Over the course of my career I have had many client experiences and I can offer advice about many design issues. There is one situation that I run into on occasion that tends to stump me.
What do you do when you have a client who doesn’t know what they want? They are perfectly pleasant and professional, but when presented with design options, after filling out a design brief and then meeting about the project they say something to the effect of:
“I appreciate all the hard work you are doing, but the first couple of logo designs aren’t really working for us. The third design is closer, but we are still not sure about it. We wish we could give you a bit more guidance about what it is that we are looking for, but we are just not sure what it is we want. We think that it’s important for everyone to love the logo and truly connect with it, but we are not exactly sure what we can do to make it happen. Please let us know what we can do to help the process.”
Basically I am hearing I want you to bring me a rock. I’m not sure what kind of rock, or what size, shape and color. I’ll know it when I see it. Now go fetch a rock, and keep bringing me rocks until you get just the right one.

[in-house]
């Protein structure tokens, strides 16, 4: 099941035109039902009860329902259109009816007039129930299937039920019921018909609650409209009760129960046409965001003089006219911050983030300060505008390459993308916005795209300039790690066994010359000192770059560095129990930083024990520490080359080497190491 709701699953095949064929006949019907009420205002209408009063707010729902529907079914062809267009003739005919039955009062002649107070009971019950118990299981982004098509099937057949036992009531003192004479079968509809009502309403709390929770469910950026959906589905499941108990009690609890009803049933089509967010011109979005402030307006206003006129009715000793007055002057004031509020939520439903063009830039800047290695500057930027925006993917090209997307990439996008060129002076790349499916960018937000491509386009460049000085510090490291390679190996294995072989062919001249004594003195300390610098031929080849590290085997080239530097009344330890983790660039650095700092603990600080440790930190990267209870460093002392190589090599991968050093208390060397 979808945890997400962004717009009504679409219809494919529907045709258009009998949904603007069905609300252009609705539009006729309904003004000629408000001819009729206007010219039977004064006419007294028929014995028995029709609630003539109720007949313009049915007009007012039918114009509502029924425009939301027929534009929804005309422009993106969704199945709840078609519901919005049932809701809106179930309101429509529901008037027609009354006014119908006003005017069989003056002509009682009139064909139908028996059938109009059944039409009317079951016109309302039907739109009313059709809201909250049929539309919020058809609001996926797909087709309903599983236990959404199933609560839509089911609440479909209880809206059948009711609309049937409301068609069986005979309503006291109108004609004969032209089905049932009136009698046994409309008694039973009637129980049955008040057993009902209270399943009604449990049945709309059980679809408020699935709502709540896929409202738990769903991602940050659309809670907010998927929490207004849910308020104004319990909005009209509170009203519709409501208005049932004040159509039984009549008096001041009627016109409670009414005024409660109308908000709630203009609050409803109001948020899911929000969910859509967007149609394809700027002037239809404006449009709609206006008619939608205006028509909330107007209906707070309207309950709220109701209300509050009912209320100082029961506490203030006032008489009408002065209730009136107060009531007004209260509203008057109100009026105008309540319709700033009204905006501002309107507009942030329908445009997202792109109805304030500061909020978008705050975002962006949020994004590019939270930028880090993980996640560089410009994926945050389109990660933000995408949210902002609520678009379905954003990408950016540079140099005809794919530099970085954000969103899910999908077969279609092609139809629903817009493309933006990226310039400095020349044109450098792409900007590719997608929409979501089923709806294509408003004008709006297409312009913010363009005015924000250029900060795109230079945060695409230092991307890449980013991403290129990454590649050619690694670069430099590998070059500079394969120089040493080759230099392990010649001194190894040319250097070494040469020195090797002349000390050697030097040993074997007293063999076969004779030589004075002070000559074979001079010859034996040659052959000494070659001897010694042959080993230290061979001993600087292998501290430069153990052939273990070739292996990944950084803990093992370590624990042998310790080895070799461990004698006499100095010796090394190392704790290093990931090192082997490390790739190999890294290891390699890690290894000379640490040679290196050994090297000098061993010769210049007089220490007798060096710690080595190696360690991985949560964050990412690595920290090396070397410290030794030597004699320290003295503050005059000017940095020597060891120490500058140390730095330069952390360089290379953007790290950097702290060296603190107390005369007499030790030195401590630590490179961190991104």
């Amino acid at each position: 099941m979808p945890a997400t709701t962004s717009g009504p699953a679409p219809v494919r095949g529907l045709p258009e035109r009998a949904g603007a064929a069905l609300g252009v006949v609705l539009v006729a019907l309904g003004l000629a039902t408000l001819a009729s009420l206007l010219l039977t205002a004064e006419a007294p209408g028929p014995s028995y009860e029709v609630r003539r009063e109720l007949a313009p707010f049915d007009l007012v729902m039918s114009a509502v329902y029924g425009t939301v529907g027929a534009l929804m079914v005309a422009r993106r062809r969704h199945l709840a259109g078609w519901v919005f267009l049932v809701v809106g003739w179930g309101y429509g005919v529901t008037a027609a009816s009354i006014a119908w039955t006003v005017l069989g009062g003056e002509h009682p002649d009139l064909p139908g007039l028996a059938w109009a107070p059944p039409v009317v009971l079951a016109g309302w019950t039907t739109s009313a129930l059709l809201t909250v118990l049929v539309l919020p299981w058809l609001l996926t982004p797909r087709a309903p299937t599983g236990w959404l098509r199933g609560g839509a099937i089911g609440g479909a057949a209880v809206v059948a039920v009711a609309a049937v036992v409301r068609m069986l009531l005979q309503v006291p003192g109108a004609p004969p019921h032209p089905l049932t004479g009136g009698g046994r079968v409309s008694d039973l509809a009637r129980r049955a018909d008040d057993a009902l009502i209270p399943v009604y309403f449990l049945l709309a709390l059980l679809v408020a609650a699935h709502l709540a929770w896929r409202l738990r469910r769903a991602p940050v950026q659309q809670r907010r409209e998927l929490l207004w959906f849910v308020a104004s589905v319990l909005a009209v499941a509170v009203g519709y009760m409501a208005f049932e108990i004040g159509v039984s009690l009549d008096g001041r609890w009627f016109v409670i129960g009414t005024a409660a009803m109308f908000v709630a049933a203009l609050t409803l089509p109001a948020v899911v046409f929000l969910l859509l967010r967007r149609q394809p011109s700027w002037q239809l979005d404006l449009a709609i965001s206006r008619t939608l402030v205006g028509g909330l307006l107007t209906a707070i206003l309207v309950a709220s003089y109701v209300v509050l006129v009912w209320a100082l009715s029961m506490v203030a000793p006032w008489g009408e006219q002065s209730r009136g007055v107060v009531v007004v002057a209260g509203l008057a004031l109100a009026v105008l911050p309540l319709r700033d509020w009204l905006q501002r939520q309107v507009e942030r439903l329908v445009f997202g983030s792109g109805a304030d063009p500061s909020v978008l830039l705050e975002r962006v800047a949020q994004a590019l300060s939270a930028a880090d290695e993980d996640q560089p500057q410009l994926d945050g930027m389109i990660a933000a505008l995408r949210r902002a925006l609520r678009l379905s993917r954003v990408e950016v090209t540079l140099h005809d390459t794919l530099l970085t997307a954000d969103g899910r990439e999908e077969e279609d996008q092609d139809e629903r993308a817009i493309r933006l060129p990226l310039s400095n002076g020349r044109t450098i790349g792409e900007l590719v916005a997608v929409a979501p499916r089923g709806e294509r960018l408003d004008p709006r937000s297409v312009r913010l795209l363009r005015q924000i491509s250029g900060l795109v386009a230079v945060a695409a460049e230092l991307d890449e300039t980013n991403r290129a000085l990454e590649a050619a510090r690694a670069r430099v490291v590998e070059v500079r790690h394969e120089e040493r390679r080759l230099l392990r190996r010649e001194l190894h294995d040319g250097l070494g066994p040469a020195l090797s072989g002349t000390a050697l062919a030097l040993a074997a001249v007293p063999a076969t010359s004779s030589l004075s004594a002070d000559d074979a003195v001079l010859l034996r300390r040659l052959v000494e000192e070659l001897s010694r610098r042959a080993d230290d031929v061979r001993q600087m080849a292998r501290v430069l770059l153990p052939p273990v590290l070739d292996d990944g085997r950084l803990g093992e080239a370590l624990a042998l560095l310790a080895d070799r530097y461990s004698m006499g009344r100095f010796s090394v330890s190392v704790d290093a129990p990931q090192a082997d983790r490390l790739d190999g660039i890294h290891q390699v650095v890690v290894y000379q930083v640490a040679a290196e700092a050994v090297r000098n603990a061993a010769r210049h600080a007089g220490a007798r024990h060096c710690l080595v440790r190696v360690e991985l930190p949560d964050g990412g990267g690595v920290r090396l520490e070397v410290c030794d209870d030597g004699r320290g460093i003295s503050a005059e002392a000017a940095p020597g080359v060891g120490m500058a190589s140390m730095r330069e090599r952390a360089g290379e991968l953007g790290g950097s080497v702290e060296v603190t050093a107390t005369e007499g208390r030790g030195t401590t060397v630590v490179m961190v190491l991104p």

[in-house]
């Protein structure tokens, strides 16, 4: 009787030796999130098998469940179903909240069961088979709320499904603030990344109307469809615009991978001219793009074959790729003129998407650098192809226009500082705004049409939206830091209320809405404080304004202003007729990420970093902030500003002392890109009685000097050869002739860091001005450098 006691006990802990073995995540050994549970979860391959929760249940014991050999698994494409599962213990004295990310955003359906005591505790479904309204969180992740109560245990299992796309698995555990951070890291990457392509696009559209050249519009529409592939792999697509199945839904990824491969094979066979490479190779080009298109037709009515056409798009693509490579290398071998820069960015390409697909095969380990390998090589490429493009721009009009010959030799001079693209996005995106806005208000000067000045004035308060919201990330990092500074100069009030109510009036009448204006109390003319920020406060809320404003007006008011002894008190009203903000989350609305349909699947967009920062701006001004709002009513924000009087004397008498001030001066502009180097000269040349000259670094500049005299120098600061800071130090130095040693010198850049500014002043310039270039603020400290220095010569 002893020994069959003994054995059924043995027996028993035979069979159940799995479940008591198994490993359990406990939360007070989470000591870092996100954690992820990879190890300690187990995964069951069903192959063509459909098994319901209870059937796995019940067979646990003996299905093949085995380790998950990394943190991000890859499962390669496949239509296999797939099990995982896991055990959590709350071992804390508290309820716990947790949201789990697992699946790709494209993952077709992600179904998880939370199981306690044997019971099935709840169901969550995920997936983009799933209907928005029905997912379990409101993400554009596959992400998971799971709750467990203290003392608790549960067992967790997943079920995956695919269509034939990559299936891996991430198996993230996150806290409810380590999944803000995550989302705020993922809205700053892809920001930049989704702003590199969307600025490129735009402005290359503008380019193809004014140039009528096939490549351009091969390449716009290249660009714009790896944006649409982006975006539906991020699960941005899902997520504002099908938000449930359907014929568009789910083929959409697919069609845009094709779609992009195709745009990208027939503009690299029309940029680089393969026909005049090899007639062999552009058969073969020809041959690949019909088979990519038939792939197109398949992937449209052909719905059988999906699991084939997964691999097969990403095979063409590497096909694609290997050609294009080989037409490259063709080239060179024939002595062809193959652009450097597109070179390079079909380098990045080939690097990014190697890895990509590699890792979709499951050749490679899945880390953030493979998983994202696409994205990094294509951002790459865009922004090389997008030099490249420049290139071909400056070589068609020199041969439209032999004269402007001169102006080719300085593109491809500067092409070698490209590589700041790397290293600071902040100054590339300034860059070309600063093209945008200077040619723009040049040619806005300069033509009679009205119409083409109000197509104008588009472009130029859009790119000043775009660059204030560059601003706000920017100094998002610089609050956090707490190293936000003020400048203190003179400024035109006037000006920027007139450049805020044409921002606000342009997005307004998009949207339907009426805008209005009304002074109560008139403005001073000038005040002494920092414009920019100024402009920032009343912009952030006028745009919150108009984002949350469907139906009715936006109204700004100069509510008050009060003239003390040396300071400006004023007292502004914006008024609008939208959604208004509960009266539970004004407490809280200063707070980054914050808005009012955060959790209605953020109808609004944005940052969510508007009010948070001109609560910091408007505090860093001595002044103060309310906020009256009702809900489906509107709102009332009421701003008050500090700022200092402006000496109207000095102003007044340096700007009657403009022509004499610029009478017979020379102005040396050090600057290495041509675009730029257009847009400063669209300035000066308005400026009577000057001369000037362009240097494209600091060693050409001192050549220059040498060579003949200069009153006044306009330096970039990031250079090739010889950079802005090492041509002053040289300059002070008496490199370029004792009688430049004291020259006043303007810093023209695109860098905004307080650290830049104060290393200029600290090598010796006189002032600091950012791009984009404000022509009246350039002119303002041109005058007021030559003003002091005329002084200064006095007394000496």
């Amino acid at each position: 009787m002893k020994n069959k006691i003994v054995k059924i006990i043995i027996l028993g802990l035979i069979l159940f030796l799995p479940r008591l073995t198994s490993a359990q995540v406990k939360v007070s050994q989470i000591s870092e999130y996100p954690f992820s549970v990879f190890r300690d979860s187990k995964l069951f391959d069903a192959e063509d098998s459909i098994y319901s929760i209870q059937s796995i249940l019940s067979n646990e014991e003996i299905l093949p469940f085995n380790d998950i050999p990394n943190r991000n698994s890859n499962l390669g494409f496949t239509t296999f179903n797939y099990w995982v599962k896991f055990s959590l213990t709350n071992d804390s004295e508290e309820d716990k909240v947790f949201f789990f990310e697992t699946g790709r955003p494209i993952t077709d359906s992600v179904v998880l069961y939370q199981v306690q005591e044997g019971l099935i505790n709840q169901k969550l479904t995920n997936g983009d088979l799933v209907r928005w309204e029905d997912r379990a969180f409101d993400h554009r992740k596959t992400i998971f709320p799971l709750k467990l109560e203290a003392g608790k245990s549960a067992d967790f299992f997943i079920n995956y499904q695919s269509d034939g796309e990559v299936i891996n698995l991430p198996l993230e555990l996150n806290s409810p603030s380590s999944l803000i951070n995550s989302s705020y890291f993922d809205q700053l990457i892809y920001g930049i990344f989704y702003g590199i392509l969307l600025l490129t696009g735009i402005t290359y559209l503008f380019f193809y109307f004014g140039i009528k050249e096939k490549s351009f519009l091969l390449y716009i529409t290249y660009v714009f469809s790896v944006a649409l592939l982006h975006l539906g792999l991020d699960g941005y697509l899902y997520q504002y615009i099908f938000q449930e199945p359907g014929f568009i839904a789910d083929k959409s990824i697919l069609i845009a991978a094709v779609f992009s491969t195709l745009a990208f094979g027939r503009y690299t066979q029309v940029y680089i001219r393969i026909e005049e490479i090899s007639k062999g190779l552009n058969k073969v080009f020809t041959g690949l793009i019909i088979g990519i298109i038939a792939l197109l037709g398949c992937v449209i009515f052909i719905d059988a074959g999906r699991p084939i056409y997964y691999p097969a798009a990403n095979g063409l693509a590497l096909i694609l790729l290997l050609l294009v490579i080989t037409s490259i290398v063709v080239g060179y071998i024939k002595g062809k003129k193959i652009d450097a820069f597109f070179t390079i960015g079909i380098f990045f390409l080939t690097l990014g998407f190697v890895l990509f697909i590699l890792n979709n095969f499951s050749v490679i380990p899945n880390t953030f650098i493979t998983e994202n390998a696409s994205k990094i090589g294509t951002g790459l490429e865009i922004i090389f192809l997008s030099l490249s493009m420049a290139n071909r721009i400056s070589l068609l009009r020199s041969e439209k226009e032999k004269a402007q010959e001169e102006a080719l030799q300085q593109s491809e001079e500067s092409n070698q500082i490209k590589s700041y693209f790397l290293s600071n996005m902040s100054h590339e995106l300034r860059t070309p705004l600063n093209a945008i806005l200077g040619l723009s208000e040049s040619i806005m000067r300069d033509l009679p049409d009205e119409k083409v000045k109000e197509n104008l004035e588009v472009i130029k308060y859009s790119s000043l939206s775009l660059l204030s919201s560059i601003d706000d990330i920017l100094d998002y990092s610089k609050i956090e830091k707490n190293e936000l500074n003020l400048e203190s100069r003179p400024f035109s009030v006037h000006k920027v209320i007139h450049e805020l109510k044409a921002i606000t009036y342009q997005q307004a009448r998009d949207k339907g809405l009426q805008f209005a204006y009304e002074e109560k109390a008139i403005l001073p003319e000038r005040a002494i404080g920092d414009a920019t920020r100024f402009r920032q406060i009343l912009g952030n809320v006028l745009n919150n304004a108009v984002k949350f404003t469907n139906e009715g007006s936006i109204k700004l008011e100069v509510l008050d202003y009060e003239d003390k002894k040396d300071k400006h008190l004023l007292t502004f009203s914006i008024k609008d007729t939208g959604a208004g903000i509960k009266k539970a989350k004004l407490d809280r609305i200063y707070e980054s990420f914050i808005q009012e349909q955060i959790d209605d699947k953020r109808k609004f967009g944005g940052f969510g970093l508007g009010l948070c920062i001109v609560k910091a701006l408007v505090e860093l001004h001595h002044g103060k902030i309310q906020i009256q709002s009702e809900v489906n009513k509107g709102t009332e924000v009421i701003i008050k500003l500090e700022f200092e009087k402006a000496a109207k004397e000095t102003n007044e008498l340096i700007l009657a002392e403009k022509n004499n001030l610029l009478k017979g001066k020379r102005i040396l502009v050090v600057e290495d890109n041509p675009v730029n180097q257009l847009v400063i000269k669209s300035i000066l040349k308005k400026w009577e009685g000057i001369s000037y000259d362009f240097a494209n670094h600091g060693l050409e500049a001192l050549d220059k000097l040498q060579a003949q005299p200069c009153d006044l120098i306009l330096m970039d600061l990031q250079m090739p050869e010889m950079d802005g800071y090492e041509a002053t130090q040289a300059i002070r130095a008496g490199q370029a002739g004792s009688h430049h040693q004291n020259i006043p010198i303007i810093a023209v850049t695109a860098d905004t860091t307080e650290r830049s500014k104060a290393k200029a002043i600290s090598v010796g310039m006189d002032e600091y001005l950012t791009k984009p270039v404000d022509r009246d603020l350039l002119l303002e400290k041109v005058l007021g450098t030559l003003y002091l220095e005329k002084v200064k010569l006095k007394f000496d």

As a professional designer I am hired to solve a specific problem and help guide the client toward the best solution, that they themselves might not have known they wanted. Clients rarely come to me with a fully baked idea. Part of my job is to gather enough information from them about the project to create a solid solution. Something that not only works for the client, but communicates effectively to their target audience as well.
My issue with all of this really is about the bottom line. Time is money, and this job is being done on spec. At a certain point I am in the red on this one. Part of me wants to cut the client loose, and part of me knows that in tough economic times that isn’t a smart business move. So the question is how do I effectively tell the client that they need to trust me and go with my suggestion for the best design solution. How do I convince them that decisions by committee will only dilute the end result.